MODULE 1: Mapping Our Nervous Systems

Goal of Module 1:

Get on the same page as a group about nervous system, stress and anxiety

Map our own experiences

Feel more fluent in interpreting the language of the nervous system

Landing together- become present to your space

feet, seat, spine

-breathing- box breathing

-face rub

-wiggle fingers and toes

What is Anxiety?

Anxiety is your body’s natural response to stress, it’s a feeling of fear or apprehension about what’s to come.

The trouble is chronic stressors that are outside our locus of control.

In Somatic work, we see anxiety as something authentic from the bottom of the body that wants to rise up, and something conditioned or learned from the top of the body that wants to keep the authentic response down.  Where they meet in the middle is a pressure cooker.

Thoughts-

Moods

Behaviours

Physical Markers

Anxiety through the Polyvagal Theory Autonomic Nervous System

-Story in the thoughts follows the state of the ANS

Whereas most anxiety therapies focus on thoughts and behaviour and moods, (top or brain down approaches), somatic therapy focusses on shifting the nervous system state, and therefore the physical markers of anxiety FIRST so that the message the body is sending to the brain is one of more safety. -The Central nervous system  is body centric system that spans from lower skull to the base of the torso.  It starts down at your instinctive, primitive brain, which governs body instincts, runs down your brainstem, which is where your brain remembers sensations, winds through your nect and has many satellite survey centres sprinkled throughout your chest, belly, gut and reproductive organs where it culminates in the bowl of your pelvis.  

-80 percent of the messages your brain has about your well-being come from these satellite centres- your gut nervous system, your heart nervous system and the nervous system tissue that is woven throughout the organs of your body.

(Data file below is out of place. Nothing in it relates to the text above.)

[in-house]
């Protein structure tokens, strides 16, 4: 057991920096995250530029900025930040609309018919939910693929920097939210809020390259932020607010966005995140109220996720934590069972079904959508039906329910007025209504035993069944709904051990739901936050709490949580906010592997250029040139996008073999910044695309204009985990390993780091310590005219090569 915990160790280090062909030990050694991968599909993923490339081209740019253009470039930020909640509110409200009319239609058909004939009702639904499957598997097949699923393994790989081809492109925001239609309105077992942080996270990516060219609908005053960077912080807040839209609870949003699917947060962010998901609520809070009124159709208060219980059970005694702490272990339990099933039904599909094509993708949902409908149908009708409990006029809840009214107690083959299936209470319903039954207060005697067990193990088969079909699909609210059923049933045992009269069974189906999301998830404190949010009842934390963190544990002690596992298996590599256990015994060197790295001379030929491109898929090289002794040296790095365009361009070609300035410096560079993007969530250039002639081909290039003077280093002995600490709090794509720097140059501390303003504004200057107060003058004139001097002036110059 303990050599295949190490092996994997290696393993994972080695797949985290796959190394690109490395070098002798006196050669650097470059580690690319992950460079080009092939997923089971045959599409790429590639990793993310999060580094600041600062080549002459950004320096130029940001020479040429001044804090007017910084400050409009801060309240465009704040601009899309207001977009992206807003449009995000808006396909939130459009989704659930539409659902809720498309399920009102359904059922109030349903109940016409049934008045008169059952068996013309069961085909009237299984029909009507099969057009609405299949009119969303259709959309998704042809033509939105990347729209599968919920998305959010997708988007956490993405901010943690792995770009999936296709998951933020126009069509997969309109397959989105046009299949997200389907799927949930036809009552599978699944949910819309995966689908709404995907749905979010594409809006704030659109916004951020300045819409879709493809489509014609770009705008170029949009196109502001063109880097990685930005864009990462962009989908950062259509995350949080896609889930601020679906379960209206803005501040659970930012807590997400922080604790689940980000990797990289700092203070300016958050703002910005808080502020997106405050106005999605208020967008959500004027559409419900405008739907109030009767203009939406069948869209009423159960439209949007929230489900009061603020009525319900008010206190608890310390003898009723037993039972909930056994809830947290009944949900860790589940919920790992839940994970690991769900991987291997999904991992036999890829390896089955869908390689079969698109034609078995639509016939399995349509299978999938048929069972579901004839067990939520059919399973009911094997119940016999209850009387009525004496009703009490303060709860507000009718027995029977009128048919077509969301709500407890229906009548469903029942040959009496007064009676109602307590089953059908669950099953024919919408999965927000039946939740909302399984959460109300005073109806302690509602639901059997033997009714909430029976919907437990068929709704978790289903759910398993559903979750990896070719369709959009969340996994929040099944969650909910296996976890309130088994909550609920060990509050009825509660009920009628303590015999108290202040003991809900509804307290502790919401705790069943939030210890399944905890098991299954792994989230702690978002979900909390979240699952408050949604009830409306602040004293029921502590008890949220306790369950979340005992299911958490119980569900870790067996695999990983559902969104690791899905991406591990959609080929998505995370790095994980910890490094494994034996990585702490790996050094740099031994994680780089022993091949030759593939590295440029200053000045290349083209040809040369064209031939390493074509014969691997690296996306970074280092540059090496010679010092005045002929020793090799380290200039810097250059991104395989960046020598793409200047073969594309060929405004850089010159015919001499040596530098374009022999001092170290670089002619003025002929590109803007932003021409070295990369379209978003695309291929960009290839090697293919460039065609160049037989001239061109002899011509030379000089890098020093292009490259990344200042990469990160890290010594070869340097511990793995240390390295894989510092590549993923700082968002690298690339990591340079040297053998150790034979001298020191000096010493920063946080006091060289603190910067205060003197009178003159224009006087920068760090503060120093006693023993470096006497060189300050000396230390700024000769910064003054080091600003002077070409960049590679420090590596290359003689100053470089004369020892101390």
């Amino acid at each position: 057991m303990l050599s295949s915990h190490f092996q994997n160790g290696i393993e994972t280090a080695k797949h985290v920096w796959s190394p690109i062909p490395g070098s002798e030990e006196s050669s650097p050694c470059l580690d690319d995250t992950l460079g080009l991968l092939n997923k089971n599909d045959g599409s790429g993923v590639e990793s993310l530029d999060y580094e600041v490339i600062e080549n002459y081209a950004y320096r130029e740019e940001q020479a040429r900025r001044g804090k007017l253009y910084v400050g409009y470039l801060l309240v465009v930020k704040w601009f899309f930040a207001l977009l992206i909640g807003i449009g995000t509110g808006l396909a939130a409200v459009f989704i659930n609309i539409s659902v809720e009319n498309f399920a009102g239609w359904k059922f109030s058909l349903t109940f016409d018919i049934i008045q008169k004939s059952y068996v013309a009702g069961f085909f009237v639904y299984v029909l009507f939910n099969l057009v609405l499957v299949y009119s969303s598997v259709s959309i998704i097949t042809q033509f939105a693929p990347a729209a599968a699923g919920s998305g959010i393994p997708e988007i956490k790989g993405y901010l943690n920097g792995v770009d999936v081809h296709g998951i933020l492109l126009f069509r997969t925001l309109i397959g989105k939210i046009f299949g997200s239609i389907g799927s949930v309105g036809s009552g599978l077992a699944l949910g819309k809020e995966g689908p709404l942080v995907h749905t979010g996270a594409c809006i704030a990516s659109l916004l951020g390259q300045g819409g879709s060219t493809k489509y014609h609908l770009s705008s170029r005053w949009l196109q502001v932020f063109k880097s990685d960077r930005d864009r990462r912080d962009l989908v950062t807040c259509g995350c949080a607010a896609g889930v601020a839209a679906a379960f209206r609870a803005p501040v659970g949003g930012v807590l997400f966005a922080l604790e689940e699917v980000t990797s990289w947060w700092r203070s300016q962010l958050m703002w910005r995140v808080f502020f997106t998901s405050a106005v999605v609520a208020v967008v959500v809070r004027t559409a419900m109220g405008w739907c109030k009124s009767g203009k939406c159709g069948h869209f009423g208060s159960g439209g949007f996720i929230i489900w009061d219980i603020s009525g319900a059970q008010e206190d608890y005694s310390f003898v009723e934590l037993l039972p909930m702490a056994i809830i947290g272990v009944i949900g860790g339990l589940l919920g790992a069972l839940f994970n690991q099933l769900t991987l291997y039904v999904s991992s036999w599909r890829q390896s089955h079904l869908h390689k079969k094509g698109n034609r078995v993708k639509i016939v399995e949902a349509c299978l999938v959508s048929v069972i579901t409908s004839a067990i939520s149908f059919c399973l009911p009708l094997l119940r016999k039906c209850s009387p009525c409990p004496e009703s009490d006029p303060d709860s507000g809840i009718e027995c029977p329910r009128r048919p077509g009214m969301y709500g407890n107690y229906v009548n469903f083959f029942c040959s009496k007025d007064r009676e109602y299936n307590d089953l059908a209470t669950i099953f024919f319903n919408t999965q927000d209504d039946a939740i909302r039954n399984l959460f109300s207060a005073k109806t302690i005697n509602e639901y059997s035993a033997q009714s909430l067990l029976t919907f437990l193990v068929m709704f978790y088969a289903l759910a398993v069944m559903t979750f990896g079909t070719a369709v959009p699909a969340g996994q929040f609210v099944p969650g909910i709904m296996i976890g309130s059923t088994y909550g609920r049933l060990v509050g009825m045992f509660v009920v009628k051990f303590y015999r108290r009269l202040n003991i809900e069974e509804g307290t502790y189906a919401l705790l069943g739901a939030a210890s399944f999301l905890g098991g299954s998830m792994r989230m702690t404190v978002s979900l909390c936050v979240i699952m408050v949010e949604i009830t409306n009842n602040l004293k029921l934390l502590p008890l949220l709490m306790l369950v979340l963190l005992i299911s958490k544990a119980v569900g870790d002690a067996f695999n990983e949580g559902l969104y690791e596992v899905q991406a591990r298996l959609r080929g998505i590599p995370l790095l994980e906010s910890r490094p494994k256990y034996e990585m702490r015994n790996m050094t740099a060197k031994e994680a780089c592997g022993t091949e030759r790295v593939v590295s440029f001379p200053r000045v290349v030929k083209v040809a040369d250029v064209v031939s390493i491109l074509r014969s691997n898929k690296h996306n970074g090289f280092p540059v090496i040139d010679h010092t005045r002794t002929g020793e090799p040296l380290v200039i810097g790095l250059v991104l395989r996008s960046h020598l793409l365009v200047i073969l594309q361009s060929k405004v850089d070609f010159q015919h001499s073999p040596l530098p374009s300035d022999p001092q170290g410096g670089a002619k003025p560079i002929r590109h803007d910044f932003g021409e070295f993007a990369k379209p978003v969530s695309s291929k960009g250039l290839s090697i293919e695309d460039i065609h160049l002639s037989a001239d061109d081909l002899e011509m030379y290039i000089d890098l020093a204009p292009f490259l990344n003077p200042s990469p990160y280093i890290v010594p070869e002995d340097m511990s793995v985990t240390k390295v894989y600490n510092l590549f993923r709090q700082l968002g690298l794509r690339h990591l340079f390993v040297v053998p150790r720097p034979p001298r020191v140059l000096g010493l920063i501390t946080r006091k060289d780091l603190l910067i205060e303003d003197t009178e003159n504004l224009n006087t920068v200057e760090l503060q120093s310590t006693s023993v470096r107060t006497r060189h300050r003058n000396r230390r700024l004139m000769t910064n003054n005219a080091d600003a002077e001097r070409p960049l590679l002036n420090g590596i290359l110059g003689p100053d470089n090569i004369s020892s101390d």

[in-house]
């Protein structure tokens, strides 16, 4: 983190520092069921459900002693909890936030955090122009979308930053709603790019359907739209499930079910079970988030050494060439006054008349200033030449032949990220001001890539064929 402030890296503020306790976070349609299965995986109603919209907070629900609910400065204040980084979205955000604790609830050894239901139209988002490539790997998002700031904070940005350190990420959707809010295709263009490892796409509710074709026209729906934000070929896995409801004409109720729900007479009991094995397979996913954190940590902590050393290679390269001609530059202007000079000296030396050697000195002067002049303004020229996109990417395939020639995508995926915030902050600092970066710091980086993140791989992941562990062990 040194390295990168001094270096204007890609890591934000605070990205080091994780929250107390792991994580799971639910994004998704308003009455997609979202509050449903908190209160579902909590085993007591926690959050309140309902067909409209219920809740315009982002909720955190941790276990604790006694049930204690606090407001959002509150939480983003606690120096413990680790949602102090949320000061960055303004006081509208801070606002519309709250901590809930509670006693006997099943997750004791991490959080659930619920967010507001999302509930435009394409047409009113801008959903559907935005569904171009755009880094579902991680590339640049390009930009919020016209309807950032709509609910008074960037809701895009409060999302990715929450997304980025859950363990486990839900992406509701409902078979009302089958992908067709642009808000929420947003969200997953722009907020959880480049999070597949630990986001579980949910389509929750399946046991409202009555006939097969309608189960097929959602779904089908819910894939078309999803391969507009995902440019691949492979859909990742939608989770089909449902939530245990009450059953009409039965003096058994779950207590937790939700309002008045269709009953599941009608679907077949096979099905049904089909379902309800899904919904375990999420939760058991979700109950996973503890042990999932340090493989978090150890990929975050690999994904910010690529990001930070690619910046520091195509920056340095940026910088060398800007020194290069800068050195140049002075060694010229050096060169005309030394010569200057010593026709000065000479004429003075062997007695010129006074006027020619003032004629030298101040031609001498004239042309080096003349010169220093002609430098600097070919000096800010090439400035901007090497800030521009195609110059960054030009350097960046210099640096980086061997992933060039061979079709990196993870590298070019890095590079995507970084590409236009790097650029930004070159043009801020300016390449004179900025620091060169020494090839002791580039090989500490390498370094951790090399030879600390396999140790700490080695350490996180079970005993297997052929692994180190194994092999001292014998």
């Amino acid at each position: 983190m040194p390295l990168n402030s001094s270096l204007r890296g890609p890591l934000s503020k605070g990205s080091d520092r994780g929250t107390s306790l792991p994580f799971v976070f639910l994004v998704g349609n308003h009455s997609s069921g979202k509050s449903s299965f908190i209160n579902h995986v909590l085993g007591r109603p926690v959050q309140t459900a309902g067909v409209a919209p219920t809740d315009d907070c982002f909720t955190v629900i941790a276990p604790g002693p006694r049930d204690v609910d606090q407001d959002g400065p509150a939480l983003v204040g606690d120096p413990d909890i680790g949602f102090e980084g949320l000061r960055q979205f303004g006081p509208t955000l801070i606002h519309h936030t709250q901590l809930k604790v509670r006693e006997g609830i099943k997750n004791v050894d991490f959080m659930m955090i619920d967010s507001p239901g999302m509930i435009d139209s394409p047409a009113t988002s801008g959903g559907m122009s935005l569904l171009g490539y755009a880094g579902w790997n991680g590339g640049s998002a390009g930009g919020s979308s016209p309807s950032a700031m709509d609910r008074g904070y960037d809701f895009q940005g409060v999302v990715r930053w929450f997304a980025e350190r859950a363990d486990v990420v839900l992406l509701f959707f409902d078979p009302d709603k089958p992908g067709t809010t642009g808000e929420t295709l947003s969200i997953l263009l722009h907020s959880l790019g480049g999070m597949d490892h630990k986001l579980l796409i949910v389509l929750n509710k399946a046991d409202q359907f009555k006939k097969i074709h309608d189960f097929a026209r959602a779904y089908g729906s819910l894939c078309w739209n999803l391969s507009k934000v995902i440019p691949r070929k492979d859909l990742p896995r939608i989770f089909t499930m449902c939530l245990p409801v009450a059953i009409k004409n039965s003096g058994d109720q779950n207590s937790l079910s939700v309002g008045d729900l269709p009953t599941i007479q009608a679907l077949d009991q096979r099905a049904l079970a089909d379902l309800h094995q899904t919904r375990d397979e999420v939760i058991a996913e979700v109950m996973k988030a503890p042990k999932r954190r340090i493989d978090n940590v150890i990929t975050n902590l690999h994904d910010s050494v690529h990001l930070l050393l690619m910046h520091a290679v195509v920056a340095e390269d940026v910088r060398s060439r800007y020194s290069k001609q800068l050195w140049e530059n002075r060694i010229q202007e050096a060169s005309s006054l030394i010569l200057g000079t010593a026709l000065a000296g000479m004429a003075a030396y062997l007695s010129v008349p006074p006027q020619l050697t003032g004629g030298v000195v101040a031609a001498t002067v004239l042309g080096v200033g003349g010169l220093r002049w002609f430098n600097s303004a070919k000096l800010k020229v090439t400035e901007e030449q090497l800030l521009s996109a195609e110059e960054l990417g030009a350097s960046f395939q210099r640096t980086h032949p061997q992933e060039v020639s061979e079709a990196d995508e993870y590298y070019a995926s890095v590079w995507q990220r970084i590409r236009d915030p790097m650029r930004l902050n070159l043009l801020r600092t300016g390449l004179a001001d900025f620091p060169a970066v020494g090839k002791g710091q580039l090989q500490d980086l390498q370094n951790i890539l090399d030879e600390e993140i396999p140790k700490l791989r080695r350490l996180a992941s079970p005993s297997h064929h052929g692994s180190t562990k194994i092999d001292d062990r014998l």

-The vagus nerve is one of the 12 pairs of cranial nerves within the sensory-somatic nervous system. The 10th cranial nerves called vagus are the main nerves of the parasympathetic nervous system originating at the brainstem in the medulla oblongata. It travels down the sides of your neck, across the chest, and down through the abdomen.

This nerve is the sensory network that tells the brain what’s going on in our organs, most specially the digestive tract (stomach and intestines), lungs and heart, spleen, liver and kidneys, not to mention a range of other nerves that are involved in everything from talking to eye contact to facial expressions and even your ability to tune in to other people’s voices. It is made of thousands upon thousands of fibers, operating far below the level of our conscious mind. It plays a vital role in sustaining overall wellness. It is an essential part of the parasympathetic nervous system, which is responsible for calming organs after the stressed “fight-or-flight” adrenaline response to danger.

-We were wired for fleeting reactivity, like running from predators or protecting our harvest from storms and then to be done with it. Short lived stressors.

Since most of us deal with longer term stressors these days, we need new tools to help our nervous system rest and relax

When we work from the body up, we address that 80 percent of messages that your body is sending your brain. So it’s like there are 4 lanes of sensory info from the body to the brain and 1 lane from the brain to the body. We see that working exclusively with thoughts is not the more efficient way to deal with anxiety.

We are perceiving events through the lens of our body-state.  We all have the experience of feeling sick and tired and having very different moods, thoughts and perceptions than when we are well.